Comments below How much less delta-v would it take to reach the Sun using Venus and Earth flyby's compared to direct? tend to suggest that one way to send a spacecraft into the Sun (either straight in or in an orbit so tight that it touches the Sun's photosphere) would be to get to Jupiter and use a gravitational assist there.
Ulysses used Jupiter to enter into a polar heliocentric orbit, but that was basically a "right angle turn". Traveling from Earth or Venus to Jupiter, then heading into the Sun is a lot closer to 180 degrees.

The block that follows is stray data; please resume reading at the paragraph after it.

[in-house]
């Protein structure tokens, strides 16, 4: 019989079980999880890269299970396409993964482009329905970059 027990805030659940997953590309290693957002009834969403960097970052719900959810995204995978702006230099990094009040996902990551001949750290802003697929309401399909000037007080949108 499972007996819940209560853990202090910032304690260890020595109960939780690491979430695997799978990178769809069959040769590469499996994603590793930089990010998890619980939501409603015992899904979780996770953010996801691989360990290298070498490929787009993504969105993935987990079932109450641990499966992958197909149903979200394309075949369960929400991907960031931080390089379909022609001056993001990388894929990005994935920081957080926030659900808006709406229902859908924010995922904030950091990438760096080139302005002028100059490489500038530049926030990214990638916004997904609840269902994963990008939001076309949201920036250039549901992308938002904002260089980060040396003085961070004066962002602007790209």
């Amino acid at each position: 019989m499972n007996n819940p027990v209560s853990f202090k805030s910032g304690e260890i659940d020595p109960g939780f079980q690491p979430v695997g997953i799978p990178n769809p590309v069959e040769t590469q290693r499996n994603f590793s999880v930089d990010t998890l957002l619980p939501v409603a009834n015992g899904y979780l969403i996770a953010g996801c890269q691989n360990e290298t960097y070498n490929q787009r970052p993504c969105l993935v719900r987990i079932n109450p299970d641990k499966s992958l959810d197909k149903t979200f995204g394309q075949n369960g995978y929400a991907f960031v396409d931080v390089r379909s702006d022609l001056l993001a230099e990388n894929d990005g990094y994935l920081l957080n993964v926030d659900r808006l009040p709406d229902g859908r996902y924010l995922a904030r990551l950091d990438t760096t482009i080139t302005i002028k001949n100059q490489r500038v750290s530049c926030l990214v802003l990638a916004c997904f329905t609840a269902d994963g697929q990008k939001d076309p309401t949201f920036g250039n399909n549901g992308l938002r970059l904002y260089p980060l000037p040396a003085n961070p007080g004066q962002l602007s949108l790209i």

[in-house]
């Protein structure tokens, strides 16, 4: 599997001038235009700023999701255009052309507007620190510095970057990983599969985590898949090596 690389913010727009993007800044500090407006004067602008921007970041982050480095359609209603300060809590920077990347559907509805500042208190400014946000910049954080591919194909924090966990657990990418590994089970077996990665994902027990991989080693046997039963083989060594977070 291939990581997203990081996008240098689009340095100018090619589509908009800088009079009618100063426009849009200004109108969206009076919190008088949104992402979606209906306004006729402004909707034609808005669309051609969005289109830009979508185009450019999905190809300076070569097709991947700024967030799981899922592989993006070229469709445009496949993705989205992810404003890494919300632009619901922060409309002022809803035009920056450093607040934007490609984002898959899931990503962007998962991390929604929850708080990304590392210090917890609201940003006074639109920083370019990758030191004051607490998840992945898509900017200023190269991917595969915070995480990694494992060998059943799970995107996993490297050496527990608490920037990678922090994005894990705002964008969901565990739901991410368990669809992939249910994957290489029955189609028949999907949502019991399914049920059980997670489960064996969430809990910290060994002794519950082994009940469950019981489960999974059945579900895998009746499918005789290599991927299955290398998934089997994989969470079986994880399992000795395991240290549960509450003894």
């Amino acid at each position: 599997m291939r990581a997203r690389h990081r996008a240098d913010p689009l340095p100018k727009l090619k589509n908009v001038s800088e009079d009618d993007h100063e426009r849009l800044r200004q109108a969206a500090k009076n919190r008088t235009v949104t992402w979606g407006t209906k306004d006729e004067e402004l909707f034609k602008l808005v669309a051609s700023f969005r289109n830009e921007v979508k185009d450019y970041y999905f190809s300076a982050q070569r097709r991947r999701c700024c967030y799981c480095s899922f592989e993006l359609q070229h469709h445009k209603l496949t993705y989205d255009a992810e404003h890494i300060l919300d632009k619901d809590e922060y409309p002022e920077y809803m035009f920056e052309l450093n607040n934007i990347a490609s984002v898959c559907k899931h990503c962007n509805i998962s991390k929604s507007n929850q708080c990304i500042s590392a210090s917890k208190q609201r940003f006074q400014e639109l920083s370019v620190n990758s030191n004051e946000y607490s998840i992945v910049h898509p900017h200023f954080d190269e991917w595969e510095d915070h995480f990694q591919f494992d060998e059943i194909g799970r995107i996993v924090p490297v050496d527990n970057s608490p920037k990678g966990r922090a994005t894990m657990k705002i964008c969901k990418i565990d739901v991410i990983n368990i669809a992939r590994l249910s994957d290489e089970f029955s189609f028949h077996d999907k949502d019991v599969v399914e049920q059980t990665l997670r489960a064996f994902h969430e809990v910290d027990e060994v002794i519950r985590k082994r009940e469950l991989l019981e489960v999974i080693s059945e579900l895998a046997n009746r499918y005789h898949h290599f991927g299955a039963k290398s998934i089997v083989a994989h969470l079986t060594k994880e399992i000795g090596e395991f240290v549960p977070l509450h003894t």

Question: Is this trajectory possible, or is the turn so tight that it intercepts the surface of Jupiter? Please use math or show a believable simulation or an analogous actual trajectory; don't just say "yes, it is". Thanks!
Orbits of Earth (green, small), Jupiter (red, large), and Ulysses (blue, vertical) from JPL's Horizons.